Second, and connectedly, it posits an overly simplistic understanding of jihadist radicalization, linking this exclusively to grievances over domestic and foreign policy. But everything we know about radicalization and terrorism suggests that it is far more complex than this and cannot be reduced to secular political grievances. Of course these grievances cannot be discounted and are, as Peter Bergen has convincingly concluded in his research on American jihadists, complexly and confusingly mixed with a range of other motives, including religious and personal ones. But it is profoundly misleading to prioritize these above all others in an effort, however understandable, to amplify the idiocy of Trump’s travel ban.

Third, it displays a thundering insensitivity to the ironical and contradictory aspect of the whole ban trainwreck. Trump’s ban, argue his critics, has indirectly gifted ISIS propagandists. The main piece of evidence cited for this claim is that a small number of anonymous ISIS fanboys have cited the ban as evidence for the “true” face of an anti-Islamic America. Writing in The Atlantic, the analyst Charlie Winter suggests the possibility that ISIS—at some point—may incorporate the ban as a rallying-theme into its “narrative of victimhood,” even though ISIS has hitherto preferred the register of victory over victimhood, and in spite of the fact that the actual victims of the ban are regarded by ISIS as apostates fit for slaughter.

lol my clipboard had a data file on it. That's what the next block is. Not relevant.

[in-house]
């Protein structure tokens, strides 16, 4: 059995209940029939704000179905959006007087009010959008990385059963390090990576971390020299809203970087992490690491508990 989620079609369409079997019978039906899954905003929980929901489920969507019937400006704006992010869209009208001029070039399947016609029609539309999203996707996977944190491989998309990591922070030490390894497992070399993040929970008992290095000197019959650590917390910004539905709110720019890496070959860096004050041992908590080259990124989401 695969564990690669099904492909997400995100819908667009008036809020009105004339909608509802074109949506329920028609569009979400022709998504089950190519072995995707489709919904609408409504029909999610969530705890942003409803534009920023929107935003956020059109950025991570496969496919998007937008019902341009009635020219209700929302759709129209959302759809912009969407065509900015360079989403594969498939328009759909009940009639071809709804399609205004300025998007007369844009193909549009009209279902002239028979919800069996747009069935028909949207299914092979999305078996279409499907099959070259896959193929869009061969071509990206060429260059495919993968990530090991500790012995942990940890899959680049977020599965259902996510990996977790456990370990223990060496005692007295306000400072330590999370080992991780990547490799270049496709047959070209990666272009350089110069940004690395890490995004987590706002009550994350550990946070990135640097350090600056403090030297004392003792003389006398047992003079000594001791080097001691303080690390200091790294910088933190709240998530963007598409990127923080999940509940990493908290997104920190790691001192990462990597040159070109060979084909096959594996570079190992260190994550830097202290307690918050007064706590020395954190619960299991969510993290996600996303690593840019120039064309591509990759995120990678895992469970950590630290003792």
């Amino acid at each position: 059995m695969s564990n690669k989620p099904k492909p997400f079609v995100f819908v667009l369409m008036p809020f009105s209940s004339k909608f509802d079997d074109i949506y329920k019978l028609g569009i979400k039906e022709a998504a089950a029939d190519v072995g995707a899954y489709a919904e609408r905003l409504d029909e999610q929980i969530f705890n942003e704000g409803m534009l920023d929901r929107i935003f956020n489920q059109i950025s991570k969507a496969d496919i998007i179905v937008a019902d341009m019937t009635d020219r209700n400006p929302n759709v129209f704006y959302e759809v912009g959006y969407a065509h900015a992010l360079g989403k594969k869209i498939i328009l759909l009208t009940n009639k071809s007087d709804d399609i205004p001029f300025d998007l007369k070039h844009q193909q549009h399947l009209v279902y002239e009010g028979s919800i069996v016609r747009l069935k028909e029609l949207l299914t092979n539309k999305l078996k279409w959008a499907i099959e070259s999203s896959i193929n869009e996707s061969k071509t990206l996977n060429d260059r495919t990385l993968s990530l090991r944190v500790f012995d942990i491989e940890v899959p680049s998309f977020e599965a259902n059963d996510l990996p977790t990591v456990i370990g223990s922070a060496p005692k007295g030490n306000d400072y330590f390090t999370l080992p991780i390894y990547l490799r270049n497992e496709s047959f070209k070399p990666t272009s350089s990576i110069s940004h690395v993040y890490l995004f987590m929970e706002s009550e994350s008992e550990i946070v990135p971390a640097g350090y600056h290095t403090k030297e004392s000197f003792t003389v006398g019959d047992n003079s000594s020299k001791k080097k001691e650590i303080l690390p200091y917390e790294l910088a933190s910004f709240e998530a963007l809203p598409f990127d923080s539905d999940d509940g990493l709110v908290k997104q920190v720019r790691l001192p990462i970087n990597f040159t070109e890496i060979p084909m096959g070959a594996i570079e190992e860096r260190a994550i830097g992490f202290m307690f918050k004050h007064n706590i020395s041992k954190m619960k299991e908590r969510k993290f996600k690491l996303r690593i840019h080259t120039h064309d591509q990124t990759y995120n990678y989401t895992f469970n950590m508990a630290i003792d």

Far from “gifting” ISIS, what the ban has in fact given it is a poisoned chalice. In America, it has generated a raft of critical commentary from leading politicians, and it has provoked a wave of vociferous protests in major cities that has brought Muslims and non-Muslims together in solidarity. What the ban has done, paradoxically, is solidify the gray zone against which ISIS is fighting. It has revealed not a satanic American face but a pacific and liberal one. As the Lebanese satirist Karl Sharro joked on Twitter, “Trump didn’t think this through. Now there are Friday protests in the US.” This was captioned above a news report with the headline “Detroit Protesters Laid Down Their Protest Signs So Muslims Could Pray.” However ISIS’s leadership decides to spin these displays of solidarity, it is hard to imagine that such symbolically powerful advertisements for the “gray zone” will be greeted with hand-rubbing glee.